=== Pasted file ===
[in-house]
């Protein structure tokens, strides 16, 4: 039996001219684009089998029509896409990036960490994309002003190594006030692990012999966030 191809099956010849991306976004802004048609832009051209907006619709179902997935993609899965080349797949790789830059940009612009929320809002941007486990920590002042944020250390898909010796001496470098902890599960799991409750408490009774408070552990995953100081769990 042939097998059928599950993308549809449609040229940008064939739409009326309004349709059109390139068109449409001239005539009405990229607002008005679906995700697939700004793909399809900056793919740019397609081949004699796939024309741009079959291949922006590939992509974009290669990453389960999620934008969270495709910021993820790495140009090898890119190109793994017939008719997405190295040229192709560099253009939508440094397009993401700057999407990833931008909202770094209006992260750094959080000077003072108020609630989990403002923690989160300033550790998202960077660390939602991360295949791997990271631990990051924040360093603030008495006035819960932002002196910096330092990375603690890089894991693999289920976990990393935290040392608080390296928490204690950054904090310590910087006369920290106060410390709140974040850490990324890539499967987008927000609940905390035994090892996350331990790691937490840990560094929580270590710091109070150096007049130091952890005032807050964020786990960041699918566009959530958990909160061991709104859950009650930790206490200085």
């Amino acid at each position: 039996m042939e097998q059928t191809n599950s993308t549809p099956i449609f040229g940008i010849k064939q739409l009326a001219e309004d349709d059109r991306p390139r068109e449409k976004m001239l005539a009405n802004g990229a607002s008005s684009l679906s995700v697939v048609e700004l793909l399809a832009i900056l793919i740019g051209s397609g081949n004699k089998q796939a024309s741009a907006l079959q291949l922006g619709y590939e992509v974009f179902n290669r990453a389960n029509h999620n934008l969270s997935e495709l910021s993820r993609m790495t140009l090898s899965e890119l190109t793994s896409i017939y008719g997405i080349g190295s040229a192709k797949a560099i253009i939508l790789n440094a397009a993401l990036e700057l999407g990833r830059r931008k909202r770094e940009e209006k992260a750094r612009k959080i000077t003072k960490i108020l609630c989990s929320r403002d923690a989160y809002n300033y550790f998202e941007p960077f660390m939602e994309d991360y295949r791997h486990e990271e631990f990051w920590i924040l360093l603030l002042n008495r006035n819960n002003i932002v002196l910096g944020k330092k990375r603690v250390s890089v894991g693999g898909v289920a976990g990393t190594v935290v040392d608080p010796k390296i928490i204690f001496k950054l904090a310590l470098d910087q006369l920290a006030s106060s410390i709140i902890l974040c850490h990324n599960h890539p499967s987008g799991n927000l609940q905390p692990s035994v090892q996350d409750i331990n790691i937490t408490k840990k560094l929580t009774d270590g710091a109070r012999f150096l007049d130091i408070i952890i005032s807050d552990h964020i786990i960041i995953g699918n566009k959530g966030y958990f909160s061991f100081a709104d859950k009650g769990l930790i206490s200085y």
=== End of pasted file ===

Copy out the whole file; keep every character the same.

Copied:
[in-house]
């Protein structure tokens, strides 16, 4: 039996001219684009089998029509896409990036960490994309002003190594006030692990012999966030 191809099956010849991306976004802004048609832009051209907006619709179902997935993609899965080349797949790789830059940009612009929320809002941007486990920590002042944020250390898909010796001496470098902890599960799991409750408490009774408070552990995953100081769990 042939097998059928599950993308549809449609040229940008064939739409009326309004349709059109390139068109449409001239005539009405990229607002008005679906995700697939700004793909399809900056793919740019397609081949004699796939024309741009079959291949922006590939992509974009290669990453389960999620934008969270495709910021993820790495140009090898890119190109793994017939008719997405190295040229192709560099253009939508440094397009993401700057999407990833931008909202770094209006992260750094959080000077003072108020609630989990403002923690989160300033550790998202960077660390939602991360295949791997990271631990990051924040360093603030008495006035819960932002002196910096330092990375603690890089894991693999289920976990990393935290040392608080390296928490204690950054904090310590910087006369920290106060410390709140974040850490990324890539499967987008927000609940905390035994090892996350331990790691937490840990560094929580270590710091109070150096007049130091952890005032807050964020786990960041699918566009959530958990909160061991709104859950009650930790206490200085």
């Amino acid at each position: 039996m042939e097998q059928t191809n599950s993308t549809p099956i449609f040229g940008i010849k064939q739409l009326a001219e309004d349709d059109r991306p390139r068109e449409k976004m001239l005539a009405n802004g990229a607002s008005s684009l679906s995700v697939v048609e700004l793909l399809a832009i900056l793919i740019g051209s397609g081949n004699k089998q796939a024309s741009a907006l079959q291949l922006g619709y590939e992509v974009f179902n290669r990453a389960n029509h999620n934008l969270s997935e495709l910021s993820r993609m790495t140009l090898s899965e890119l190109t793994s896409i017939y008719g997405i080349g190295s040229a192709k797949a560099i253009i939508l790789n440094a397009a993401l990036e700057l999407g990833r830059r931008k909202r770094e940009e209006k992260a750094r612009k959080i000077t003072k960490i108020l609630c989990s929320r403002d923690a989160y809002n300033y550790f998202e941007p960077f660390m939602e994309d991360y295949r791997h486990e990271e631990f990051w920590i924040l360093l603030l002042n008495r006035n819960n002003i932002v002196l910096g944020k330092k990375r603690v250390s890089v894991g693999g898909v289920a976990g990393t190594v935290v040392d608080p010796k390296i928490i204690f001496k950054l904090a310590l470098d910087q006369l920290a006030s106060s410390i709140i902890l974040c850490h990324n599960h890539p499967s987008g799991n927000l609940q905390p692990s035994v090892q996350d409750i331990n790691i937490t408490k840990k560094l929580t009774d270590g710091a109070r012999f150096l007049d130091i408070i952890i005032s807050d552990h964020i786990i960041i995953g699918n566009k959530g966030y958990f909160s061991f100081a709104d859950k009650g769990l930790i206490s200085y």